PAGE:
MR. BJORK  answered yes.   He stated, "This  rate of return  is a                                                               
critical  money-management   assumption  within   any  retirement                                                               
system, and we  believe ASPIB has done  a very good job  ... - it                                                               
models the Alaska Permanent Fund."                                                                                              
12:01:18 PM                                                                                                                   
CHAIR  SEATON noted  that  a  report last  year  showed that  the                                                               
retirement  funds were  actually producing,  over time,  a higher                                                               
rate of  return than the Alaska  Permanent Fund did.   He offered                                                               
further details.                                                                                                                
12:01:52 PM                                                                                                                   
MR. BJORK  said employees are  naturally "risk averse"  and ASPIB                                                               
has the capacity to "dot that professional management."                                                                         
12:02:10 PM                                                                                                                   
REPRESENTATIVE  GRUENBERG  suggested  that   a  common  theme  is                                                               
security and  rate of investment.   He applauded the work  of the                                                               
chair and  the work that  the committee is  doing.  He  said "the                                                               
other bill" that  would change the makeup of  the boards concerns                                                               
him, and he opined that it  is imperative to have "the best, most                                                               
honest  people" on  the boards  to "maximize  the return  and the                                                               
12:03:33 PM                                                                                                                   
CHAIR SEATON  reviewed that  ASPIB is  an investing  board, while                                                               
the  TRS and  PERS Boards  deal mainly  with appeals  and setting                                                               
rates.   He noted  that one  section of  HB 238  would set  an 11                                                               
percent  floor  on  employer contributions.    He  mentioned  the                                                               
unfunded  liability  and  said,  "If  ...  the  state  and  local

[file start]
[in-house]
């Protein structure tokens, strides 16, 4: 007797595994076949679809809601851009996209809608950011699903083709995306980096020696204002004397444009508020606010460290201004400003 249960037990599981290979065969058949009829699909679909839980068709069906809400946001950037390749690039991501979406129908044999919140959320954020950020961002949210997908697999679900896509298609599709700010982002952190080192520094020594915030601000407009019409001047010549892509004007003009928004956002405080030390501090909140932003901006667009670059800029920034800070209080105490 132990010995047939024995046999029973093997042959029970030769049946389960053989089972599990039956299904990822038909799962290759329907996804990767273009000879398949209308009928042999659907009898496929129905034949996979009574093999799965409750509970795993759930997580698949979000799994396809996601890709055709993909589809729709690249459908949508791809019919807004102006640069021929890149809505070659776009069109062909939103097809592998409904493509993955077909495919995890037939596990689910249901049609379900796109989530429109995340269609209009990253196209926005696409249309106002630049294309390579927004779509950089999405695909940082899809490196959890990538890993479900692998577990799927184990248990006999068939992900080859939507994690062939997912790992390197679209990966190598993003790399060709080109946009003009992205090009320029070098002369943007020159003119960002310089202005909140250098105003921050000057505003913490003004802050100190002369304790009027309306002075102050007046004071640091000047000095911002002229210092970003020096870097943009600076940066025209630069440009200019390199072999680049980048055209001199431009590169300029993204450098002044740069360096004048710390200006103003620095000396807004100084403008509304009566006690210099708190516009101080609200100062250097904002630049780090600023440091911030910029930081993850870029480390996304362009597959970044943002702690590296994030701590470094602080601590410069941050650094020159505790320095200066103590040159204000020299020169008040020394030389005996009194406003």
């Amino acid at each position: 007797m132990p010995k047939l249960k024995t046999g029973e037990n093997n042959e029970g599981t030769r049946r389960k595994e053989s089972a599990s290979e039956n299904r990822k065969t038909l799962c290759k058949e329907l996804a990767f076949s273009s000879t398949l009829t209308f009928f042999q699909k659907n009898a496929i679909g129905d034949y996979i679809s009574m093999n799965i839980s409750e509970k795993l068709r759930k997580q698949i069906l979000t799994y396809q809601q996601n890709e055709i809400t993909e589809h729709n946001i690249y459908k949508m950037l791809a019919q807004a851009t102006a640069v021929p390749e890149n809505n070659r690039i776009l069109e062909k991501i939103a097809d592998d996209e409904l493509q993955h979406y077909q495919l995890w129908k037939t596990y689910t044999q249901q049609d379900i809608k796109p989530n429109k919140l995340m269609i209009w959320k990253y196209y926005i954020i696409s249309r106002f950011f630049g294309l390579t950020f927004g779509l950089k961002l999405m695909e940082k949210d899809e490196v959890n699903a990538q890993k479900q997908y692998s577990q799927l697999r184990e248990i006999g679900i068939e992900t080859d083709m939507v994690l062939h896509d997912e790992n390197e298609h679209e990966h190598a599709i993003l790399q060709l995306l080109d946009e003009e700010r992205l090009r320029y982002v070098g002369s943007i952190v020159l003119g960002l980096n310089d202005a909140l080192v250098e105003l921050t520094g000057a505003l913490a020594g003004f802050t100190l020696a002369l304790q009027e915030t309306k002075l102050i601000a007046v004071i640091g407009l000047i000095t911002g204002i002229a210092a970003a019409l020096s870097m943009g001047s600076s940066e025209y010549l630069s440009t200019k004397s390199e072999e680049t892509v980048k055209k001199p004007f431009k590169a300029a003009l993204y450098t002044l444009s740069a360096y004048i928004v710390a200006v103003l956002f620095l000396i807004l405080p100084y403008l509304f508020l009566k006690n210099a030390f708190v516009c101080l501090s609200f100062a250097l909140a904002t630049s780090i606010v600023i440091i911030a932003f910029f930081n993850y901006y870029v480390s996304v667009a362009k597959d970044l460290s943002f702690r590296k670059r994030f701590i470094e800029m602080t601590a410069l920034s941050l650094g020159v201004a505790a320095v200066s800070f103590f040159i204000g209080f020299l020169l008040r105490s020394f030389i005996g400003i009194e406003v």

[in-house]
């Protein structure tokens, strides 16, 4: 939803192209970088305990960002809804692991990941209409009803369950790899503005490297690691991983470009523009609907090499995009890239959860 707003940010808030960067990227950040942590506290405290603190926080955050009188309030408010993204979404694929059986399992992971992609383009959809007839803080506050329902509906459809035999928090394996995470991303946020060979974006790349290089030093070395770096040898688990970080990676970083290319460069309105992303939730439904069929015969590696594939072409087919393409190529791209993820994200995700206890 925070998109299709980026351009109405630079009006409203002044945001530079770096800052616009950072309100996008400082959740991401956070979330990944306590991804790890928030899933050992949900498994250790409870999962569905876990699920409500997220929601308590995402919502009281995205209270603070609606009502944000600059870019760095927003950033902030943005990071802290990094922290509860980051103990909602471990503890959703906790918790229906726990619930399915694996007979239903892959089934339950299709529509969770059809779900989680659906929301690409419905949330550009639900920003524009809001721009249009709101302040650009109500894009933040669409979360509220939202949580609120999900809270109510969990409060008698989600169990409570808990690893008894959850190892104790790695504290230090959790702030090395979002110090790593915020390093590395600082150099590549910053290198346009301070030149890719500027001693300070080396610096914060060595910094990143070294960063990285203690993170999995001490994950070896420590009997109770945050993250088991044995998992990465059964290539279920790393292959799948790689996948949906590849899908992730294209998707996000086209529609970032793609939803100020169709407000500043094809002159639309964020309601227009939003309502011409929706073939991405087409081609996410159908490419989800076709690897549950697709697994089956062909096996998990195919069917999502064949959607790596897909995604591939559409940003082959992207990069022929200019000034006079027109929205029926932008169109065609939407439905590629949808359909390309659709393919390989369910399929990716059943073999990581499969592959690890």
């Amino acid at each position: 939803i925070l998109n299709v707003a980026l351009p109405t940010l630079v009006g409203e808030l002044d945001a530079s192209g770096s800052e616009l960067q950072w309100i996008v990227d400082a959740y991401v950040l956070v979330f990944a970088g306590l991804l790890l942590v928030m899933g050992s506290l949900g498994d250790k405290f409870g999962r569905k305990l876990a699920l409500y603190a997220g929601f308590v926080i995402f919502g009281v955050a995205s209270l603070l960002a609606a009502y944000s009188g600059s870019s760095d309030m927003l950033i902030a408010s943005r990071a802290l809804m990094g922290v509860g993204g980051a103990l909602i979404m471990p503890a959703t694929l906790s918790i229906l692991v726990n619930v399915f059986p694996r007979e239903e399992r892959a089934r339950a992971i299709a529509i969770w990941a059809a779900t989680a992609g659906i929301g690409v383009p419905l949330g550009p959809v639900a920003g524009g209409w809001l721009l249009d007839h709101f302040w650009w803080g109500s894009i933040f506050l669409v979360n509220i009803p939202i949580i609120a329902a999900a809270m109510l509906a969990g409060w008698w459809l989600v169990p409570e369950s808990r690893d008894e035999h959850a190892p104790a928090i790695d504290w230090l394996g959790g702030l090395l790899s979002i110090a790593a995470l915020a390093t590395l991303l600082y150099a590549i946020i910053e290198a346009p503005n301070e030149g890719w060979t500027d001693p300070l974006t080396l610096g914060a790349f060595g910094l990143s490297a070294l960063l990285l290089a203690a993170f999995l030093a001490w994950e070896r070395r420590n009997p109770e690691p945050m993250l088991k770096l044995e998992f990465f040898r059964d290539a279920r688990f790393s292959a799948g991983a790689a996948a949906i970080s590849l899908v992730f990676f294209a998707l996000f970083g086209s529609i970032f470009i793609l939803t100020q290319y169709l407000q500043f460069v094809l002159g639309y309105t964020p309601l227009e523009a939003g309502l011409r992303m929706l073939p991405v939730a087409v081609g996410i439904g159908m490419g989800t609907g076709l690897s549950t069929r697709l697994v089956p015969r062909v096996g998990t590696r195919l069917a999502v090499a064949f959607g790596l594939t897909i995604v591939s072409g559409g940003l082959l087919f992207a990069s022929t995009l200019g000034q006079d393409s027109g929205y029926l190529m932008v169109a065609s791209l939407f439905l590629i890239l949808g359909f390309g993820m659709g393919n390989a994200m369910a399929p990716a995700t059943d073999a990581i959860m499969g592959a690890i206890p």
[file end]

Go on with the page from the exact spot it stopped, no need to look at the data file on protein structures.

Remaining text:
governments have  to write checks  for $15 billion over  the next                                                               
25  years and  have  not  collected that  money,  that  is a  big                                                               
problem within the system."   He stated his understanding that 86                                                               
percent  of the  TRS retirement  section is  funded, which  means                                                               
it's in  much better  shape; "it put  a floor on  and did  not go                                                               
down below  11 percent."   He offered  further details  and said,                                                               
"It's a question  of the bottom line  and how we get  there."  He                                                               
said  the committee  members could  come in  individually to  his                                                               
office to view a Power Point presentation.                                                                                      
12:06:45 PM                                                                                                                   
REPRESENTATIVE ELKINS suggested that  it might be advantageous to                                                               
do the Power Point presentation before the entire committee.                                                                    
12:07:05 PM                                                                                                                   
TOM HARVEY, Executive Director,  NEA-Alaska, testifying on behalf                                                               
of NEA-Alaska,  commended Ms. Shows  for "generating  a mechanism                                                               
of looking  at lots of scenarios."   He said NEA-Alaska  has also                                                               
developed several  charts showing actual cases  across the state,                                                               
and he  offered to make  those charts available to  the committee